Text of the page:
A Time To...
Whether they have read it in the book of Ecclesiastes or heard it from The Byrd's, most people in our culture are familiar with the following biblical poetry:
"For everything there is a season, and a time for every matter under heaven":
A time to be born, and a time to die;
a time to plant, and a time to pluck up what is planted;
a time to kill, and a time to heal;
a time to break down, and a time to build up;
a time to weep, and a time to laugh;
a time to mourn, and a time to dance;
a time to cast away stones, and a time to gather stones together;
a time to embrace, and a time to refrain from embracing;
a time to seek, and a time to lose;
a time to keep, and a time to cast away;
a time to tear, and a time to sew;
a time to keep silence, and a time to speak;
a time to love, and a time to hate;
a time for war, and a time for peace. (Ecclesiastes 3:1-8)
The beginning of a new year marks a time in which we might make resolutions, chart out goals, or plan special events. But in the midst of all of our resolutions, goals, and plans, God's Word calls us to acknowledge His sovereignty and providence in our lives. The Westminster Shorter Catechism reminds us that “God's works of providence are, his most holy, wise, and powerful preserving and governing all his creatures, and all their actions” (WSC #11). God governs all things, including time. His sovereignty extends over every event, even eternity.
When we read the Gospels, we see that Jesus assumes the very same authority over time as the Father. Jesus always knew what time it was. The hymn “Crown Him with Many Crowns” rightly calls Jesus the “Lord of years, the Potentate of time.” Repeatedly, the disciples ask Jesus when “the time” will come. They were looking for the earthly kingdom of the Messiah to be inaugurated. Like little children on a long car trip to Disney World, they keep pressing Him with the question, “Are we there yet? Are we there yet?” Jesus patiently responded by intimating that His “hour has not yet come.” There was a proper time for everything that Jesus did. There was a day appointed when Jesus would be born. And there was a time when he would die. “For while we were still weak, at the right time Christ died for the ungodly” (Rom 5:6). There was a time for everything Jesus did and all of it was subject to the Father's good will. How often do we jump the tracks as we try to force our own wills or agendas? How often do we declare our plans to God and expect Him to get into line with us? Instead, we need to learn to wait on God and His timing. Patience is an exercise of faith in the sovereignty and goodness of God.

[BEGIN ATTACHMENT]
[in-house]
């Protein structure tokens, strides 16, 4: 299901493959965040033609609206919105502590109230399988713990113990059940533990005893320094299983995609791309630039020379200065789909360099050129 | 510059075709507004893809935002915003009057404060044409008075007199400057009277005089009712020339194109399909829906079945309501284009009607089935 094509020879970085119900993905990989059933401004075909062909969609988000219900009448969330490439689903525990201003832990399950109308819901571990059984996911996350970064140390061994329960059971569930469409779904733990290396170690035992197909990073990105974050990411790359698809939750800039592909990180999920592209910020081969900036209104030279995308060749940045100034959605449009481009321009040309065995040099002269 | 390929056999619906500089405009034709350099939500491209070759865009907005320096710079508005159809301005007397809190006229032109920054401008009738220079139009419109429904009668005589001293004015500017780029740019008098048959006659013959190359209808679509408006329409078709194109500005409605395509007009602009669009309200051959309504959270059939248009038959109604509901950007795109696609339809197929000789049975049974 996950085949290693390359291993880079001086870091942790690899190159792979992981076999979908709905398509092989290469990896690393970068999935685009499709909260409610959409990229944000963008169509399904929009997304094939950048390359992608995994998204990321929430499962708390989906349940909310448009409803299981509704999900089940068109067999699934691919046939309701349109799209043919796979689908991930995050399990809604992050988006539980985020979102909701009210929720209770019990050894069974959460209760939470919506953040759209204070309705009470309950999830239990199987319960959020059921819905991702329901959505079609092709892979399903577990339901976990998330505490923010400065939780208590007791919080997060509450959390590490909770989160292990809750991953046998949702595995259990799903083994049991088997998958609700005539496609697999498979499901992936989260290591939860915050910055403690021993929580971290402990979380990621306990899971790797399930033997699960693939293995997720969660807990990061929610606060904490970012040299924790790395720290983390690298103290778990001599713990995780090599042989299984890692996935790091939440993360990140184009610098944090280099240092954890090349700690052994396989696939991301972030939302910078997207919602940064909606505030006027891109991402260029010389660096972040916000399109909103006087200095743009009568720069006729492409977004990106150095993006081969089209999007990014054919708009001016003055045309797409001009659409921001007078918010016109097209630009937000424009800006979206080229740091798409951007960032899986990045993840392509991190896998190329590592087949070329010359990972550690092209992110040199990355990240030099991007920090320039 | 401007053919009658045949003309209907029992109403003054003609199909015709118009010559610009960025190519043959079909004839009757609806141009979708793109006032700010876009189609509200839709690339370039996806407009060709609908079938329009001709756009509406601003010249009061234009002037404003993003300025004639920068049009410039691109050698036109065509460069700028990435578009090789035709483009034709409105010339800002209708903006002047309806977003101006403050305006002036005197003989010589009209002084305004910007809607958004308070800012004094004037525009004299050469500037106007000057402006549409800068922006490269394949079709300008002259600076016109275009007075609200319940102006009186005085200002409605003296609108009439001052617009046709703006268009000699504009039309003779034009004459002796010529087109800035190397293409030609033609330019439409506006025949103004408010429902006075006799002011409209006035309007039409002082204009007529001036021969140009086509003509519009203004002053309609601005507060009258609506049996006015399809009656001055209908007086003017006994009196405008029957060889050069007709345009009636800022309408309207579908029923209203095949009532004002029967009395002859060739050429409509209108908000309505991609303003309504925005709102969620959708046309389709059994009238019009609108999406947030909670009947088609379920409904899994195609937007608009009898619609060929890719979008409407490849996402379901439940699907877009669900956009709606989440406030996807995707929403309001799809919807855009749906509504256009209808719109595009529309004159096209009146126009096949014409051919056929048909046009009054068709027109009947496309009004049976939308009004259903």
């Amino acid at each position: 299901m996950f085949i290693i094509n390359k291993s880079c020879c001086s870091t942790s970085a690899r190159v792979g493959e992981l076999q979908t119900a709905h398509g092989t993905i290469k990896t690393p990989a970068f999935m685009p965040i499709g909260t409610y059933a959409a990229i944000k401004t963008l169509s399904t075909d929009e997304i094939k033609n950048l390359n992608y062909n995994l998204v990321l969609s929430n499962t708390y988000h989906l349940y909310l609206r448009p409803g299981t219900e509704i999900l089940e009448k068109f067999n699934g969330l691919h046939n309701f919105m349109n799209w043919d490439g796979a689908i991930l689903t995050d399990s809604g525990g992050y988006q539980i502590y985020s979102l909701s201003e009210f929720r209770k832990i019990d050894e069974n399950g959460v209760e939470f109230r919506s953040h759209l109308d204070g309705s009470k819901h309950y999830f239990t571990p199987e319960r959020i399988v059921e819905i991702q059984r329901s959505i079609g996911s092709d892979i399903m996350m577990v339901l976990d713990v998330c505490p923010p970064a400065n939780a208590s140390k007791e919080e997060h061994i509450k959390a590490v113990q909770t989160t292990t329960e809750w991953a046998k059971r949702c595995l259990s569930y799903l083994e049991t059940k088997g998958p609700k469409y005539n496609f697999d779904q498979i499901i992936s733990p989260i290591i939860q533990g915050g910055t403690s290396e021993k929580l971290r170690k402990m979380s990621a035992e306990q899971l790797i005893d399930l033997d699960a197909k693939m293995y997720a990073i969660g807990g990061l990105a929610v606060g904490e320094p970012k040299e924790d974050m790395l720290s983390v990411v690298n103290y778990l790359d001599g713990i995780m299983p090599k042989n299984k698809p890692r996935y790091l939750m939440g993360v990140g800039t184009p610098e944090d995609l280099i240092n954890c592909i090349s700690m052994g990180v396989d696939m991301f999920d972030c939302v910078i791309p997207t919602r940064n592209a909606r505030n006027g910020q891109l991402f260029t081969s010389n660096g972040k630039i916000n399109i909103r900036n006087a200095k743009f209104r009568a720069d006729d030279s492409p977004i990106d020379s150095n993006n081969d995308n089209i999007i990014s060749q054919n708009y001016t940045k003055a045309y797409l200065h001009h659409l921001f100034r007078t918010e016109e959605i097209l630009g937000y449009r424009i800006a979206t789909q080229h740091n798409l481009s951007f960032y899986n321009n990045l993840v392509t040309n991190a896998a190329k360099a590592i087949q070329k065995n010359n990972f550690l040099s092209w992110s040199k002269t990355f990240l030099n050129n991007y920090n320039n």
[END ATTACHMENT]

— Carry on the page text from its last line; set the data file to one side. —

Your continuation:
As we look forward to 2017, we would do well to remember that God is the One who orders our days and is sovereign over our time. “A time to be born, and a time to die.” It has been said that "birth and death are two appointments that no man sets yet every man keeps." Your birth was not planned by you, neither will your death be. These appointments rest in God's sovereign, good and perfect timing. All of the worrying and fretting over the various events of your year will not add one second to your life (Matt 6:27). So, this New Year, look forward to being free of anxiety and worry. Trust that God has your life under control.
Let us press into this New Year with greater faith in God. And as a result of our faith in the sovereignty of God over all things we should heed the Apostle Paul's admonition to “make the best use of the time” (Eph 5:16). As the Preacher of Ecclesiastes stated, there is a time for every matter under heaven. Look for God's guidance through Scripture and prayer in order to make the best use of the time. Go forward with a secure trust in God because he has “declared the end from the beginning” (Isa 46:10). If we look at time with a faithful trust in God, then we will number our days with a heart of wisdom (Ps 90:12) and glorify God because “he has made everything beautiful in its time” (Eccl 3:11).